When and why did economies achieve sustained growth?


For most of history economies did not see growth in output per capita - it fluctuated, but there was no distinct trend. That changed around …. well, it depends on what country we’re talking about and who you ask … but let’s say somewhere between 1600 and today. This topic is mainly about stories for the takeoff to sustained growth in England and the rest of the western economies, including debates on the timing and on the reasons: institutions, technology, culture, geography, dumb luck.

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References

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  34. 2011.   Robert C. Allen and Jean-Pascal Bassino and Debin Ma and Christine Moll-Murata and Jan Luiten Van Zanden.   "Wages, prices, and living standards in China, 1738-1925, in comparison with Europe, Japan, and India".   Economic History Review, 64(s1):8-38.
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  56. 2009.   Allen, Robert C..   "Engels' pause, Technical change, capital accumulation, and inequality in the british industrial revolution".   Explorations in Economic History, 46(4):418-435.   Link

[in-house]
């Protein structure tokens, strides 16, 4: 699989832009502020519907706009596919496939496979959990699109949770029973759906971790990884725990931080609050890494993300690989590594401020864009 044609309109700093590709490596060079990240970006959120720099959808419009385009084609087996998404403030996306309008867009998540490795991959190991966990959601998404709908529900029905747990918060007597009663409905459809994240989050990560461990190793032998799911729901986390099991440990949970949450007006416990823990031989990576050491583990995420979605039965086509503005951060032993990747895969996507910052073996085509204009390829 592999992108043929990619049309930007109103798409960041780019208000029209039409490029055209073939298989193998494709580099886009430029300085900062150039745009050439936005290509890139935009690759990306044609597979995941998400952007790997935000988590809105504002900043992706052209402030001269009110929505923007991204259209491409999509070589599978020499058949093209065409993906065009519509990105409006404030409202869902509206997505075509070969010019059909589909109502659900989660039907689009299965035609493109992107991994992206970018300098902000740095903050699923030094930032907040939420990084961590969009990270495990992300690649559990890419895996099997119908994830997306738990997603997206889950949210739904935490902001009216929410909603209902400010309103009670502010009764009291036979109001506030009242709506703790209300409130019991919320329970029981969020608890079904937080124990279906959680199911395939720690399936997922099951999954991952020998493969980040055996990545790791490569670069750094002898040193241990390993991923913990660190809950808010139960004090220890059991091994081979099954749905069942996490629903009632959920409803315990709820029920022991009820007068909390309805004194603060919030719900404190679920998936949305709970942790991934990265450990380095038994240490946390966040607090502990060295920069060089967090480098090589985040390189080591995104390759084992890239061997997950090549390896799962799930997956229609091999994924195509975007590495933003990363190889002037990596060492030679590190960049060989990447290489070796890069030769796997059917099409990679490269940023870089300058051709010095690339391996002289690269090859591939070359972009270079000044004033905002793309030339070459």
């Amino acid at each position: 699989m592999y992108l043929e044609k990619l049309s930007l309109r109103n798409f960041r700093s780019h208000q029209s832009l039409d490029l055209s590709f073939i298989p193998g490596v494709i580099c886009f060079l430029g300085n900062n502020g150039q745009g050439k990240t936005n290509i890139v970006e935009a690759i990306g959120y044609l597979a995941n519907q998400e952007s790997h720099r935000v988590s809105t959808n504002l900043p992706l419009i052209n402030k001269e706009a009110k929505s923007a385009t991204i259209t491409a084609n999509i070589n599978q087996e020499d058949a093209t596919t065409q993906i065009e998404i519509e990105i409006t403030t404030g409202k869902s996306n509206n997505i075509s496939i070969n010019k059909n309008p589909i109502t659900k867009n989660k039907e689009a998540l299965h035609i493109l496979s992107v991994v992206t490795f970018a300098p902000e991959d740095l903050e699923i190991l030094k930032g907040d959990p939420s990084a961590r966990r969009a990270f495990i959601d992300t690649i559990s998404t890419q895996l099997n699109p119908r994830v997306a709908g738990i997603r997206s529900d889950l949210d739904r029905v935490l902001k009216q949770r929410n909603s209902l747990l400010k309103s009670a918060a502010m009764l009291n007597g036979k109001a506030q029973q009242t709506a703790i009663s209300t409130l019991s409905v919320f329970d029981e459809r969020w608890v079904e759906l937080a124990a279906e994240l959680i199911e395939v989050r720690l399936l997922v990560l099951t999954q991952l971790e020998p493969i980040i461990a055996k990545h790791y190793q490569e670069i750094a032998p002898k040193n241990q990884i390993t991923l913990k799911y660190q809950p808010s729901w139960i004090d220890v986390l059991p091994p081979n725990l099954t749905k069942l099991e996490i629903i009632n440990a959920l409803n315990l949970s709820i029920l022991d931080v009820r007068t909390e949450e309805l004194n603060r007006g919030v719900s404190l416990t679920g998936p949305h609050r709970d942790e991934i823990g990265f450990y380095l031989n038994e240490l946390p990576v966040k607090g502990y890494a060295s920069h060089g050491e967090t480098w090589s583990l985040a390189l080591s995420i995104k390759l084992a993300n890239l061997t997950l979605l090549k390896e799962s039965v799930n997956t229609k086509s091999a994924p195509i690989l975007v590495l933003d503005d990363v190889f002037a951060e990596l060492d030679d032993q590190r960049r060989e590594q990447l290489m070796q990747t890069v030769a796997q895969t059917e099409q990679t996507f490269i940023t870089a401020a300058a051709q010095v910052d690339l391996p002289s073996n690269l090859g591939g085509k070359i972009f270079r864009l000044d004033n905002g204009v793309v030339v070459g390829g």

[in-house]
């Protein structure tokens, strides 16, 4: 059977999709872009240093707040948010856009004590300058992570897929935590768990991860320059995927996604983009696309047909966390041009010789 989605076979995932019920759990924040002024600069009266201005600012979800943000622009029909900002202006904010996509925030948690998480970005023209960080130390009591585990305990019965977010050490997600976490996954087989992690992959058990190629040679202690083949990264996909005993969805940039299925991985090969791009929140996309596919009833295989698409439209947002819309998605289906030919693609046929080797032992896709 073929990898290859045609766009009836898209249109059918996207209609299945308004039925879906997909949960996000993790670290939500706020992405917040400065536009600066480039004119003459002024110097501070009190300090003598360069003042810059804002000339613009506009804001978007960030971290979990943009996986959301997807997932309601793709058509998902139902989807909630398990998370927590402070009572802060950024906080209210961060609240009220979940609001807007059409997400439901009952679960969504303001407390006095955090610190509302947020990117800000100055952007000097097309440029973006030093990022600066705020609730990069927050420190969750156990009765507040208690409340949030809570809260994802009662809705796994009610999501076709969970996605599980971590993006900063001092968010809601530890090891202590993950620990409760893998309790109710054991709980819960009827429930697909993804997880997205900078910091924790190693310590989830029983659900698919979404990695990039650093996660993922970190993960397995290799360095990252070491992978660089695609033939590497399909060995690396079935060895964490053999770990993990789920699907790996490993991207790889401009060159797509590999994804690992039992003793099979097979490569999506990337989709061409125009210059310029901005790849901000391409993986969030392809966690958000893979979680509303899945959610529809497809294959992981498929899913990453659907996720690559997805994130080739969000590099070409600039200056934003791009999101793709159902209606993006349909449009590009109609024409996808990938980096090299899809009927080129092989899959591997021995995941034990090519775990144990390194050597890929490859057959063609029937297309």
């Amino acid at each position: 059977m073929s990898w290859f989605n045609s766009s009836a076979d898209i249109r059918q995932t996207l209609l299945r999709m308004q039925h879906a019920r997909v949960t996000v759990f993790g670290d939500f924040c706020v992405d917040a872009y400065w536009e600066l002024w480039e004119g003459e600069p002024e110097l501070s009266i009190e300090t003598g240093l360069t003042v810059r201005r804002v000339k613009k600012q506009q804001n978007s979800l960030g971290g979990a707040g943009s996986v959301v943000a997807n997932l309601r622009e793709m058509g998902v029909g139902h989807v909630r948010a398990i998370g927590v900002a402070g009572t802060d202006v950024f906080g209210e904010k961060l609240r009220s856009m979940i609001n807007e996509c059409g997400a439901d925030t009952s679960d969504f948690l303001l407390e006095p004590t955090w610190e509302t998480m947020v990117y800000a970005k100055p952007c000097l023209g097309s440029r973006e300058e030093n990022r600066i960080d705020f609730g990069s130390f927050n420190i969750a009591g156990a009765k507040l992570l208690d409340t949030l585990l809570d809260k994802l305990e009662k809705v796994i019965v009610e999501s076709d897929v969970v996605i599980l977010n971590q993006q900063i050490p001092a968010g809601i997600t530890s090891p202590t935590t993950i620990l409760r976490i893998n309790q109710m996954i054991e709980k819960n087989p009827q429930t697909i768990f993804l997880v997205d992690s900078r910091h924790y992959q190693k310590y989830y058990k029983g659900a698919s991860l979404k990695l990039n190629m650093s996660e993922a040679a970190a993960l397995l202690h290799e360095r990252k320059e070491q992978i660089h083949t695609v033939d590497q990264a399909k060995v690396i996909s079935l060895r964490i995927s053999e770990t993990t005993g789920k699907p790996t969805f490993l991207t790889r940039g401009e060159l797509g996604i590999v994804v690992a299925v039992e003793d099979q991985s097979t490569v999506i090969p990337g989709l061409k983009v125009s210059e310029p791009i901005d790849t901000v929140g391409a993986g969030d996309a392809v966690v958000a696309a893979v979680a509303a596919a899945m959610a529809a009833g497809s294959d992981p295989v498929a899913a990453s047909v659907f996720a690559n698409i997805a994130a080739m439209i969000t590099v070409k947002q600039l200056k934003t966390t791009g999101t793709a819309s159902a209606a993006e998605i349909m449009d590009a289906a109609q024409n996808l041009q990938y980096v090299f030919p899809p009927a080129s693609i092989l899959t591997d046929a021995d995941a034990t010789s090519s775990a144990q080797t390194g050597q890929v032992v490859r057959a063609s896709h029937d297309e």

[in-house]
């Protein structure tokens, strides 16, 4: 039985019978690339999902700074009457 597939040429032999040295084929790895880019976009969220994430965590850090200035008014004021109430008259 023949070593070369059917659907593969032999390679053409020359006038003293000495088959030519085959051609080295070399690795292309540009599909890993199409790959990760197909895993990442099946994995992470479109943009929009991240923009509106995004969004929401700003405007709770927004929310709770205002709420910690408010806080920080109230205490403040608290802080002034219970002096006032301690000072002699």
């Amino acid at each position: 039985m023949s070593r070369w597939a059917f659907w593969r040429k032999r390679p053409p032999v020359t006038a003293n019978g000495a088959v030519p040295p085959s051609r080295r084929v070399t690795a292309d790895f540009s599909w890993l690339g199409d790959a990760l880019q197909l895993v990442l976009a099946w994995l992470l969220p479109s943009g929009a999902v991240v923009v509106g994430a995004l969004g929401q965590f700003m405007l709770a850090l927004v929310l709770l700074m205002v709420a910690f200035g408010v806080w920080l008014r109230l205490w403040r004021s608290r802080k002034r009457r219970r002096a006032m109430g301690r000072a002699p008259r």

57. 2009.   Alessandra Fogli and Raquel Fernandez.   "Culture, An Empirical Investigation of Beliefs, Work, and Fertility".   American Economic Journal, Macroeconomics, 1(1):146-177.   Link
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  59. 2008.   Strulik, Holger and Weisdorf, Jacob L..   "Population, food, and knowledge, A simple unified growth theory".   Journal of Economic Growth, 13(3):195--216.
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  94. 2001.   Acemoglu, Daron and Simon Johnson and James Robinson.   "The colonial origins of economic development, an empirical investigation".   American Economic Review, 91(5):1369--1401.
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